Wow. So, all these books, all these movies. They were just peddling and rehashing Western stereotypes and tropes? Man. It was something that really struck me at the time. Was Said right? Or was it all just good, clean fun? And wasn’t there something exotic about the “East” for a Westerner, anyway? I filed the book away, too, and never forgot it.
“The Thousand and One Nights” essay by Borges
But wait a minute. What if…what if…The Arabs were influencing the West with their book, their 1,001 Nights? And their civilization? What if the opposite of what Said thought was really going on?
Leave it to Borges to come up with such a beguiling, seductive idea. I read this essay from him recently, in which he talks about his love for the 1,001 Nights:
A major event in the history of the West was the discovery of the East. It would be more precise to speak of a continuing consciousness of the East, comparable to the presence of Persia in Greek history. Within this general consciousness of the Orient — [as] something vast, immobile, magnificent, incomprehensible…
We are speaking in the illustrious dialect of Latin we call Spanish, and it too is an episode of that nostalgia, of that amorous and at times bellicose commerce between Orient and Occident, for the discovery of America is due to the desire to reach the Indies.
Whoa. Arab influence on Western history? On American history? Borges brings in the 1,001 Nights, as an exemplar of “Eastern” culture, saying:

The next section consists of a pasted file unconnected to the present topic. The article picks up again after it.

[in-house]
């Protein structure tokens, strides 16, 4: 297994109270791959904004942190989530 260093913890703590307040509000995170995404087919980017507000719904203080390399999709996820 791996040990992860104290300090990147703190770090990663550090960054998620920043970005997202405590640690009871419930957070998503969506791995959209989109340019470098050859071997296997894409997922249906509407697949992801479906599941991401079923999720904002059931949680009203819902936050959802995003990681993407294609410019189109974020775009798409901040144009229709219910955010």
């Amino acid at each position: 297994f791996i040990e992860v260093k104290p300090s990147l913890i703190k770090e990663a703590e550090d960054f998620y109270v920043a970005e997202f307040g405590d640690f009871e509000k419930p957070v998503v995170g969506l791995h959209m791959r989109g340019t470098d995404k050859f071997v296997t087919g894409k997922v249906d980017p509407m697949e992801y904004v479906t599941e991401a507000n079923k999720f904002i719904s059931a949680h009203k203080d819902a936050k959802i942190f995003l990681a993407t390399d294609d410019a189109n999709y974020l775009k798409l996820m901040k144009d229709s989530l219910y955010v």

The Thousand and One Nights appears in a mysterious way. It is the work of thousands of authors, and none of them knew that he was helping to construct this illustrious book, one of the most illustrious books in all literature.
He waxes lyrical about the book:
In the title The Thousand and One Nights there is something very important: the suggestion of an infinite book. It practically is. The Arabs say that no one can read The Thousand and One Nights to the end. Not for reasons of boredom: one feels the book is infinite.
And it appears in many translations and some of these translators took liberties, great liberties:
The most famous tale of The Thousand and One Nights is not found in the original version. It is the story of Aladdin and the magic lamp. It appears in [Antoine] Galland’s version, and Burton searched in vain for an Arabic or Persian text. Some have suspected Galland forged the tale. I think the word forged is unjust and malign. Galland had as much right to invent a story as did those confabulatores nocturni. Why shouldn’t we suppose that after having translated so many tales, he wanted to invent one himself, and did?